20 Depth-first search Expand deepest unexpanded node Implementation: o Frontier = LIFO queue, i.e., put successors at front

21 Depth-first search Expand deepest unexpanded node Implementation: o Frontier = LIFO queue, i.e., put successors at front

22 Depth-first search Expand deepest unexpanded node Implementation: o fringe = LIFO queue, i.e., put successors at front

23 Depth-first search Expand deepest unexpanded node Implementation: o Frontier = LIFO queue, i.e., put successors at front

24 Properties of depth-first search Complete? No: fails in infinite-depth spaces, spaces with loops o Modify to avoid repeated states along path  complete in finite spaces Time? O(b m ): terrible if m is much larger than d o but if solutions are dense, may be much faster than breadth-first Space? O(bm), i.e., linear space! Optimal? No

Depth-limited search depth-first search with depth limit l, i.e., nodes at depth l have no successors 20 cities in map of Romania l =19 Any city can be reached from any other city in at most 9 steps. Diameter gives a better depth limit.

Iterative deepening search Gradually increases the limit – 0, 1, 2, … Combines the benefits of depth-first and breadth-first search.

27 Iterative deepening search l =0

28 Iterative deepening search l =1

29 Iterative deepening search l =2

30 Iterative deepening search l =3

31 Properties of iterative deepening search Complete? Yes Time? d b 1 + (d-1)b 2 + … + (1)b d = O(b d ) Space? O(bd) Optimal? Yes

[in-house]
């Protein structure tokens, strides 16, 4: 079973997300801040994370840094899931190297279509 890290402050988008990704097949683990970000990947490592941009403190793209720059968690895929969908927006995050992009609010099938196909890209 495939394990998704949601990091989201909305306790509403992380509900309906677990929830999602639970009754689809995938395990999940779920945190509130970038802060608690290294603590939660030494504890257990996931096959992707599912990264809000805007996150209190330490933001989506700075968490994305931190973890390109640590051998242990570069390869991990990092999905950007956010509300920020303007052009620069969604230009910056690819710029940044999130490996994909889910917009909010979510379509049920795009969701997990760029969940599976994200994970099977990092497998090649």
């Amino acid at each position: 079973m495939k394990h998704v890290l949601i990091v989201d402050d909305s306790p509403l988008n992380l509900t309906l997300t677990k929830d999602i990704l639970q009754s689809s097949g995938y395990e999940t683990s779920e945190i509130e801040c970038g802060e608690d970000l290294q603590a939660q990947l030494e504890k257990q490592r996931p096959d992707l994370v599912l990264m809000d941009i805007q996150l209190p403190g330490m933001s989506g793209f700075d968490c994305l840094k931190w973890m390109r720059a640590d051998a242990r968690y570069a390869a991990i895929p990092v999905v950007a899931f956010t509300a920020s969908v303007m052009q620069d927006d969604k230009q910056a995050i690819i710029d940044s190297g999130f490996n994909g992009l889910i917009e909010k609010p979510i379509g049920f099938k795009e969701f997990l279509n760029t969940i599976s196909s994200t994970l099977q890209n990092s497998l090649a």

32 Summary of algorithms

Informed Search Strategies uses problem-specific knowledge beyond the definition of the problem itself

Best-first search Idea: use an evaluation function f(n) for each node o estimate of "desirability"  Expand most desirable unexpanded node Implementation: Order the nodes in frontier in decreasing order of desirability Special cases: o greedy best-first search o A * search

Romania with step costs in km

Greedy best-first search Evaluation function f(n) = h(n) (heuristic) = estimate of cost from n to goal e.g., h SLD (n) = straight-line distance from n to Bucharest Greedy best-first search expands the node that appears to be closest to goal

Greedy best-first search example

Properties of greedy best- first search Complete? No – can get stuck in loops, e.g., Iasi  Neamt  Iasi  Neamt  Time? O(b m ) Space? O(b m ) -- keeps all nodes in memory Optimal? No

A * search Idea: avoid expanding paths that are already expensive Evaluation function f(n) = g(n) + h(n) g(n) = cost so far to reach n h(n) = estimated cost from n to goal f(n) = estimated total cost of path through n to goal

Romania with step costs in km

A * search example

Admissible heuristics A heuristic h(n) is admissible if for every node n, h(n) ≤ h * (n), where h * (n) is the true cost to reach the goal state from n. An admissible heuristic never overestimates the cost to reach the goal, i.e., it is optimistic Example: h SLD (n) (never overestimates the actual road distance)